serological tests for coronavirus question:
are there serological tests that detect antibodies to coronavirus? narrative: Looking for assays that measure immune response to COVID-19 that will help determine past infection and subsequent possible immunity.
number: 20 query:
coronavirus and ACE inhibitors question:
are patients taking Angiotensin-converting enzyme inhibitors (ACE) at increased risk for COVID-19? narrative: Looking for information on interactions between coronavirus and angiotensin converting enzyme 2 (ACE2) receptors, risk for patients taking these medications, and recommendations for these patients.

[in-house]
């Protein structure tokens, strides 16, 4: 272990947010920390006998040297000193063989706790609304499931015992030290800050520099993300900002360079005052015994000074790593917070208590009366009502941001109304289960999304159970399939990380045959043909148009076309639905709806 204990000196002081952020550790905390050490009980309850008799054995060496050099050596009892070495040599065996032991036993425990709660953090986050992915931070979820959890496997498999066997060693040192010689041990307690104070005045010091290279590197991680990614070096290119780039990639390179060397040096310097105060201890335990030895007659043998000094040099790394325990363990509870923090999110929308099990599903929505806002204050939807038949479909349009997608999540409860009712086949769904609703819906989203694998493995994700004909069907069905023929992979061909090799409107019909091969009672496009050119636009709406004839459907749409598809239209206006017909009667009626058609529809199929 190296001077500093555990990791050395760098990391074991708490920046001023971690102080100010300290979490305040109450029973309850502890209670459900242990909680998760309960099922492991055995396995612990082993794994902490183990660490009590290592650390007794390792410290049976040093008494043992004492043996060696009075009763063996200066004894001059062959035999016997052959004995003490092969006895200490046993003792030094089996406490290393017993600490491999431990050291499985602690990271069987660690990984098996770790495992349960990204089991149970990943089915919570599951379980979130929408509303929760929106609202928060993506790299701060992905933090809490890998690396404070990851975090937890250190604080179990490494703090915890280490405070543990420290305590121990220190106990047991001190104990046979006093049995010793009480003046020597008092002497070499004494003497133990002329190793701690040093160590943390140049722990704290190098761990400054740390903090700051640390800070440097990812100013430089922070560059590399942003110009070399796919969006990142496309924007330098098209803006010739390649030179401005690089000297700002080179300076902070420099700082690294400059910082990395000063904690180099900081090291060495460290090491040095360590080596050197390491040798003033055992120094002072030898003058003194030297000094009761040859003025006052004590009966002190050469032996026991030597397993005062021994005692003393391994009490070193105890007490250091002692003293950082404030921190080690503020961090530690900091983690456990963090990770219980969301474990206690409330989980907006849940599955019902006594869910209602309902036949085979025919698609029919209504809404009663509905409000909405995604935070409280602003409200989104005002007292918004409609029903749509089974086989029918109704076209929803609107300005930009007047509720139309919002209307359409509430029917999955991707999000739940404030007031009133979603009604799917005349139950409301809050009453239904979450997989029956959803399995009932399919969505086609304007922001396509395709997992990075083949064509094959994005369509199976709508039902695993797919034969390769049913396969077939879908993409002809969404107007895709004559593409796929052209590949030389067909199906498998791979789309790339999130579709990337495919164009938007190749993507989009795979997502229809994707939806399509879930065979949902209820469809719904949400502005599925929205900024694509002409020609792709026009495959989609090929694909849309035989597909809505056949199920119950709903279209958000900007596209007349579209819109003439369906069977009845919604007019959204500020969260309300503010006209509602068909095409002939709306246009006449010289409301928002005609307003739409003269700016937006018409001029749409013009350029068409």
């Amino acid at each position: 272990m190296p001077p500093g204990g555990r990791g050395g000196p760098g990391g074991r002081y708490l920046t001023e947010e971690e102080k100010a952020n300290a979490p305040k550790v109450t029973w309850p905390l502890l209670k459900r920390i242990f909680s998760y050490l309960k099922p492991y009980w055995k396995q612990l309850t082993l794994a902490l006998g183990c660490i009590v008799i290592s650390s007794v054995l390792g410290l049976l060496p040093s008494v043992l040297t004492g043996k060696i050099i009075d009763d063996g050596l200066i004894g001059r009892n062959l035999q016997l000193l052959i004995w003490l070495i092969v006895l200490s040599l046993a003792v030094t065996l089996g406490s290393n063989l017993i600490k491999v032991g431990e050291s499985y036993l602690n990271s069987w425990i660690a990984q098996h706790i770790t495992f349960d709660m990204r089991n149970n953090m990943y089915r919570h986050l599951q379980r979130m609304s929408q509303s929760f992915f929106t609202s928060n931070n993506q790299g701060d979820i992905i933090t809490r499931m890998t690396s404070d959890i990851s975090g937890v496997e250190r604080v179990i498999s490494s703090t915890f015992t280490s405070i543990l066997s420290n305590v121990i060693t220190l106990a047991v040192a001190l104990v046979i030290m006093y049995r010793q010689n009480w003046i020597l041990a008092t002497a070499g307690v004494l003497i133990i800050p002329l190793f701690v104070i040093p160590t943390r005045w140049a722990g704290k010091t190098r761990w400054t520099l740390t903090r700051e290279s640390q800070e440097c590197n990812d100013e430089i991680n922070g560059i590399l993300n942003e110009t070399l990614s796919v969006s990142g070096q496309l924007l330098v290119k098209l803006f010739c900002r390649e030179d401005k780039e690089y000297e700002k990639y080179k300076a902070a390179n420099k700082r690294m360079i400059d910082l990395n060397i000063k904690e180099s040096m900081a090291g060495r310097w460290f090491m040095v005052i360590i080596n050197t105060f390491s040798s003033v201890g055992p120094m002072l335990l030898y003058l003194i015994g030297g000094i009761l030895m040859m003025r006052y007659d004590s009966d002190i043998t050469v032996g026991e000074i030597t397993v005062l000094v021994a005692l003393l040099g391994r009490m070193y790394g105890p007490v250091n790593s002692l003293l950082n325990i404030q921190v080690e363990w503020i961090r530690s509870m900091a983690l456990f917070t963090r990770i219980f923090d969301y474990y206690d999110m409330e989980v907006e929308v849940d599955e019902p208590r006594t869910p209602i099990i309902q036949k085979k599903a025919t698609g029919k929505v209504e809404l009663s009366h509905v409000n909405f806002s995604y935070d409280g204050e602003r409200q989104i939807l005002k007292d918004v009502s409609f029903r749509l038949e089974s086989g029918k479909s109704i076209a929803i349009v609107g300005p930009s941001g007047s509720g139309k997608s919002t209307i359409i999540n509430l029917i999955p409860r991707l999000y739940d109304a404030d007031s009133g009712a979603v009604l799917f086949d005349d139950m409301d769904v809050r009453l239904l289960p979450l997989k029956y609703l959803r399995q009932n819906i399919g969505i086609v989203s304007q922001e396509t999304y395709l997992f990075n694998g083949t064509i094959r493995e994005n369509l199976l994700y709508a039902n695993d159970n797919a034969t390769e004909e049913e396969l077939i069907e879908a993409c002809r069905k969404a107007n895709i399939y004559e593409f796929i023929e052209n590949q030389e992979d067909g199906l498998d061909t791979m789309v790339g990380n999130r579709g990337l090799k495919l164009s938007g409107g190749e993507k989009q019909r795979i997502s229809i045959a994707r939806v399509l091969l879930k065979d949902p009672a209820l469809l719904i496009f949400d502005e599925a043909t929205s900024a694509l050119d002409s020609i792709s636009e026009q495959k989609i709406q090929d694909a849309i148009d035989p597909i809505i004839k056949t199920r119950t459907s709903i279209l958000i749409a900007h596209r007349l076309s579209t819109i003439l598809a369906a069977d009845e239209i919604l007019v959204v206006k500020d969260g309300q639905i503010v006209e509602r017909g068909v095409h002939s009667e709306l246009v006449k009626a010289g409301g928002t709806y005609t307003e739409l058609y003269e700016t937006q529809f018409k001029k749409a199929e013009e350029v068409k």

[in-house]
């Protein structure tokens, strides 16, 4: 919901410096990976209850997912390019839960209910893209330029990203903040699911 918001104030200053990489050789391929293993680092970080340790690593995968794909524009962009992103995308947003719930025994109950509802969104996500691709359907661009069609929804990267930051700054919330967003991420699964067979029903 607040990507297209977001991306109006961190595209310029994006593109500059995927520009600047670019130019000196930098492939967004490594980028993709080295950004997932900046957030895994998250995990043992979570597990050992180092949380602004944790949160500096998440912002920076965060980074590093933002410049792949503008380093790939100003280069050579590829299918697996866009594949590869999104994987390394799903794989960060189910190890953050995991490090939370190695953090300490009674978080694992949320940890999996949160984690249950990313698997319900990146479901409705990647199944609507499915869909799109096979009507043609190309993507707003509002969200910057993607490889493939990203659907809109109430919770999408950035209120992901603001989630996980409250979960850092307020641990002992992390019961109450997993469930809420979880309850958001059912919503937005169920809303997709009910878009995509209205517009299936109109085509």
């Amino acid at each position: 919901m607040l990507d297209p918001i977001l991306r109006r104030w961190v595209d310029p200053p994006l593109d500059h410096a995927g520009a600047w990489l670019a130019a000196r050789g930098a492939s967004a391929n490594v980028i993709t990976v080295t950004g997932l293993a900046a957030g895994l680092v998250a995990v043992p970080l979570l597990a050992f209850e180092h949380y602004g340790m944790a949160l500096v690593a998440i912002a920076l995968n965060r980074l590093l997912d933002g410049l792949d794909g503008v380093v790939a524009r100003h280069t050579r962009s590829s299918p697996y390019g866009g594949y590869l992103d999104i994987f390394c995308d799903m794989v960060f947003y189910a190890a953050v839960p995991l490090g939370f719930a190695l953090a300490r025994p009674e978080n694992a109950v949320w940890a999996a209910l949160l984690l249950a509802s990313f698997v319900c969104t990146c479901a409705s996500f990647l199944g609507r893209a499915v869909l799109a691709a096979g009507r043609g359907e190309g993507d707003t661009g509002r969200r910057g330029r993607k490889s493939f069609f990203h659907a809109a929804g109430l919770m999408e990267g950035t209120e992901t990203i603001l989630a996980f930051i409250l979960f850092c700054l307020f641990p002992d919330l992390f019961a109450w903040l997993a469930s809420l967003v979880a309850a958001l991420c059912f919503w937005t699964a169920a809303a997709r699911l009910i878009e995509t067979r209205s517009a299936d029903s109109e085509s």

number: 29 query:
coronavirus drug repurposing question:
which SARS-CoV-2 proteins-human proteins interactions indicate potential for drug targets. Are there approved drugs that can be repurposed based on this information? narrative: Seeking information about protein-protein interactions for any of the SARS-CoV-2 structural proteins that represent a promising therapeutic target, and the drug molecules that may inhibit the virus and the host cell receptors at entry step.
2.3 Relevance Judgments